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Obama’s top general says we might need 'boots on the ground' in Iraq after all

A US soldier in Baghdad in 2008.
A US soldier in Baghdad in 2008.
(Ali Yussef/AFP/Getty Images)
Zack Beauchamp is a senior correspondent at Vox, where he covers ideology and challenges to democracy, both at home and abroad. Before coming to Vox in 2014, he edited TP Ideas, a section of Think Progress devoted to the ideas shaping our political world.

In a hearing at the Senate Armed Services Committee, the Chairman of the Joint Chiefs of Staff said he's open to sending US ground troops into combat against the Islamic State in Iraq and Syria (ISIS).

This is a gigantic deal: General Martin Dempsey, the nation's top military official, is openly contradicting the president's stated policy on keeping American troops out of combat operations in Iraq and Syria.

Here's exactly what Dempsey said, as per the Guardian's Spencer Ackerman:

If we reach the point where I believe our advisors should accompany Iraqi troops on attacks against specific [ISIS] targets, I will recommend that to the President.

Dempsey clarified that he doesn't envision a US combat presence to be necessary for "day-to-day" military operations right now. He, did however, say that he could see Americans on the front lines in an Iraqi effort to retake Mosul, the country's second largest city, from ISIS. As he put it, somewhat bloodlessly: "If the Iraqi security forces were ready to retake Mosul, it could very well be part of that particular mission to provide close combat advising or accompanying for that mission."

There are at least three important takeaways from Dempsey's comments. Two are notes of caution. One is a note of panic.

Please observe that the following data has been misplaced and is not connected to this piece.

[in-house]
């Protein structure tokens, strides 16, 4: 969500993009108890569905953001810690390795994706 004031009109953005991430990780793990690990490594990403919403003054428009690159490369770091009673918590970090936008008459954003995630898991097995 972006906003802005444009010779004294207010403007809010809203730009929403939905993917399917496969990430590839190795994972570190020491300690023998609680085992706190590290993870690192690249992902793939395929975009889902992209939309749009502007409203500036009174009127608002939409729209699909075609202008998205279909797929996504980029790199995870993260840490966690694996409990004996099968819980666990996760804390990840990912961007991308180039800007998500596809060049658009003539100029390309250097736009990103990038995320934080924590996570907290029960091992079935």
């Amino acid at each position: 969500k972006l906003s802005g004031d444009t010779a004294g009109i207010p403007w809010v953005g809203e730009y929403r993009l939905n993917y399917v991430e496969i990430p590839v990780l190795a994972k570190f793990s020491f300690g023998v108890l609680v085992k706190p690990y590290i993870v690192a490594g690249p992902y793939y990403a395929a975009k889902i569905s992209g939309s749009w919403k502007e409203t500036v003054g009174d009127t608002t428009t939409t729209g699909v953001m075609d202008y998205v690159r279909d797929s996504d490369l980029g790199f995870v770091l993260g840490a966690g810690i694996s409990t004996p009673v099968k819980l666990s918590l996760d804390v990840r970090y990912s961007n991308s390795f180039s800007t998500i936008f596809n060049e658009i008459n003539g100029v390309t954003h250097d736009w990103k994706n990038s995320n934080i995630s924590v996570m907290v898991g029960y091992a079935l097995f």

First, some caution. It's not clear what "accompanying" Iraqi troops near Mosul or "close combat advising" means. Would US soldiers actually be exchanging rifle and artillery fire with ISIS troops? Would they be directing US airstrikes from the front lines — as some reports suggest they already are? Or does Dempsey envision some other mission entirely? It's not clear from his comments. That means it's beyond premature to say American troops are definitively about to go to the front lines.

A US soldier with an Iraqi child in Baghdad, 2008. Mauricio Lima/AFP/Getty Images

A US soldier with an Iraqi child in Baghdad, 2008. (Mauricio Lima/AFP/Getty Images)

Second dose of caution: though Obama's policy has moved in a consistently more interventionist direction since ISIS seized Mosul in its June 10 offensive, the one thing he's been consistent about is ruling out an American ground combat mission. "I want the American people to understand how this effort will be different from the wars in Iraq and Afghanistan," the president said in his September 10 address to the nation on ISIS. "It will not involve American combat troops fighting on foreign soil."

Obama has final say on America's Iraq policy and is free to reject Dempsey's "recommendation" to send troops into combat. Given the president's wariness about ground wars after George W. Bush's Iraq War and Afghanistan, and his own consistent promise to the American public, he might reject any plan to send US troops into a direct combat mission.

But here's the third thing: this war is escalating quickly. We went from a targeted mission to protect American citizens in Kurdistan and save Iraqi Yazidis from genocide to a full-scale mission to destroy ISIS in both Iraq and Syria in the span of, roughly, a month. Despite his promises, Obama did indeed consider sending ground troops into combat to rescue Yazidis trapped on a mountain.

Internal pressure from leading advisers like Dempsey could very well push the president towards even larger escalations. So, too, could the internal logic of war. Now that the US has declared its intention to destroy ISIS "wherever" it is, targeted ground missions might start to seem helpful in doing that. And while each mission — like helping retake Mosul — might make sense in tactical terms, they can cumulatively result in the United States taking on a much larger combat role than it might have expected.

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